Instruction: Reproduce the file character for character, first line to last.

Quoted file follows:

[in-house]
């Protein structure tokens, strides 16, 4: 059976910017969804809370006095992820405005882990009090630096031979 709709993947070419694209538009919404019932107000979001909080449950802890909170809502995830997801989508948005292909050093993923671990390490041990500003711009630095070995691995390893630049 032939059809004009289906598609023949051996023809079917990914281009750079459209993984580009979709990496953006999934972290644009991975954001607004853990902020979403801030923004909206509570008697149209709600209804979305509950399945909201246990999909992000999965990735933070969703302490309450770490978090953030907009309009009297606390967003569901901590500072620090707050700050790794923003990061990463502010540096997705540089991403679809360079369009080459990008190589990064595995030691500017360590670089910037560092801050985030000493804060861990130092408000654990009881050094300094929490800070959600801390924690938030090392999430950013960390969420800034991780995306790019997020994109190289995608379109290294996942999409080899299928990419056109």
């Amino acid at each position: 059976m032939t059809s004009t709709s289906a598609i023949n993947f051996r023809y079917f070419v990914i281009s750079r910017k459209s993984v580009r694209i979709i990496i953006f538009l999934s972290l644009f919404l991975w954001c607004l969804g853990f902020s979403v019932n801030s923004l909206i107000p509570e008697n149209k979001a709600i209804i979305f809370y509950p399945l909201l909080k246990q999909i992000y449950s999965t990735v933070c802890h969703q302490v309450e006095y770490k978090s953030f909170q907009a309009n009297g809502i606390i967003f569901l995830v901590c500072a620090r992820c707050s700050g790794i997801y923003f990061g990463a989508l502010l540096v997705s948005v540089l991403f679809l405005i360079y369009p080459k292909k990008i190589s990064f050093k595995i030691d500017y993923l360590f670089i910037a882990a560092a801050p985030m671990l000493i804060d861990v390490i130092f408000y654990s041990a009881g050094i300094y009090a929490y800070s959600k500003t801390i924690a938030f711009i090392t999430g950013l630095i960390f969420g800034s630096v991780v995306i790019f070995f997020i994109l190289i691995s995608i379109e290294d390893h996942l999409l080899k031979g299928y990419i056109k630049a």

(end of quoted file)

[in-house]
């Protein structure tokens, strides 16, 4: 059976910017969804809370006095992820405005882990009090630096031979 709709993947070419694209538009919404019932107000979001909080449950802890909170809502995830997801989508948005292909050093993923671990390490041990500003711009630095070995691995390893630049 032939059809004009289906598609023949051996023809079917990914281009750079459209993984580009979709990496953006999934972290644009991975954001607004853990902020979403801030923004909206509570008697149209709600209804979305509950399945909201246990999909992000999965990735933070969703302490309450770490978090953030907009309009009297606390967003569901901590500072620090707050700050790794923003990061990463502010540096997705540089991403679809360079369009080459990008190589990064595995030691500017360590670089910037560092801050985030000493804060861990130092408000654990009881050094300094929490800070959600801390924690938030090392999430950013960390969420800034991780995306790019997020994109190289995608379109290294996942999409080899299928990419056109």
């Amino acid at each position: 059976m032939t059809s004009t709709s289906a598609i023949n993947f051996r023809y079917f070419v990914i281009s750079r910017k459209s993984v580009r694209i979709i990496i953006f538009l999934s972290l644009f919404l991975w954001c607004l969804g853990f902020s979403v019932n801030s923004l909206i107000p509570e008697n149209k979001a709600i209804i979305f809370y509950p399945l909201l909080k246990q999909i992000y449950s999965t990735v933070c802890h969703q302490v309450e006095y770490k978090s953030f909170q907009a309009n009297g809502i606390i967003f569901l995830v901590c500072a620090r992820c707050s700050g790794i997801y923003f990061g990463a989508l502010l540096v997705s948005v540089l991403f679809l405005i360079y369009p080459k292909k990008i190589s990064f050093k595995i030691d500017y993923l360590f670089i910037a882990a560092a801050p985030m671990l000493i804060d861990v390490i130092f408000y654990s041990a009881g050094i300094y009090a929490y800070s959600k500003t801390i924690a938030f711009i090392t999430g950013l630095i960390f969420g800034s630096v991780v995306i790019f070995f997020i994109l190289i691995s995608i379109e290294d390893h996942l999409l080899k031979g299928y990419i056109k630049a």